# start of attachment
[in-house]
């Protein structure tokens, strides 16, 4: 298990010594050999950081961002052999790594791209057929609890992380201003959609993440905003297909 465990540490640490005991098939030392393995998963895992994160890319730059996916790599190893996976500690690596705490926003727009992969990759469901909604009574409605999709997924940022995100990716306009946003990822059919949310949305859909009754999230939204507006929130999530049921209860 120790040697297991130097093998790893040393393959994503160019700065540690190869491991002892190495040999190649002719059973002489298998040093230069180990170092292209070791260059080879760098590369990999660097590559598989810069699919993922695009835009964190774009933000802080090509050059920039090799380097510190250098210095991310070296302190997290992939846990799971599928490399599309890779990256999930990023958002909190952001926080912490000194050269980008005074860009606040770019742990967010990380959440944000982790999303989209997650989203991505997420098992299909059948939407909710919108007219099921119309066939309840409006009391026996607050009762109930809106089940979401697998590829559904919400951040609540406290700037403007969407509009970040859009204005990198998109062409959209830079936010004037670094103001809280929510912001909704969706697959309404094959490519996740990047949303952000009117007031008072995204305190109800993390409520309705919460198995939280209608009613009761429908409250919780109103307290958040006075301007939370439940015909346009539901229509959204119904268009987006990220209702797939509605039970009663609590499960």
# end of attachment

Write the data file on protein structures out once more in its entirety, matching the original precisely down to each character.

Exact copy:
[in-house]
């Protein structure tokens, strides 16, 4: 298990010594050999950081961002052999790594791209057929609890992380201003959609993440905003297909 465990540490640490005991098939030392393995998963895992994160890319730059996916790599190893996976500690690596705490926003727009992969990759469901909604009574409605999709997924940022995100990716306009946003990822059919949310949305859909009754999230939204507006929130999530049921209860 120790040697297991130097093998790893040393393959994503160019700065540690190869491991002892190495040999190649002719059973002489298998040093230069180990170092292209070791260059080879760098590369990999660097590559598989810069699919993922695009835009964190774009933000802080090509050059920039090799380097510190250098210095991310070296302190997290992939846990799971599928490399599309890779990256999930990023958002909190952001926080912490000194050269980008005074860009606040770019742990967010990380959440944000982790999303989209997650989203991505997420098992299909059948939407909710919108007219099921119309066939309840409006009391026996607050009762109930809106089940979401697998590829559904919400951040609540406290700037403007969407509009970040859009204005990198998109062409959209830079936010004037670094103001809280929510912001909704969706697959309404094959490519996740990047949303952000009117007031008072995204305190109800993390409520309705919460198995939280209608009613009761429908409250919780109103307290958040006075301007939370439940015909346009539901229509959204119904268009987006990220209702797939509605039970009663609590499960």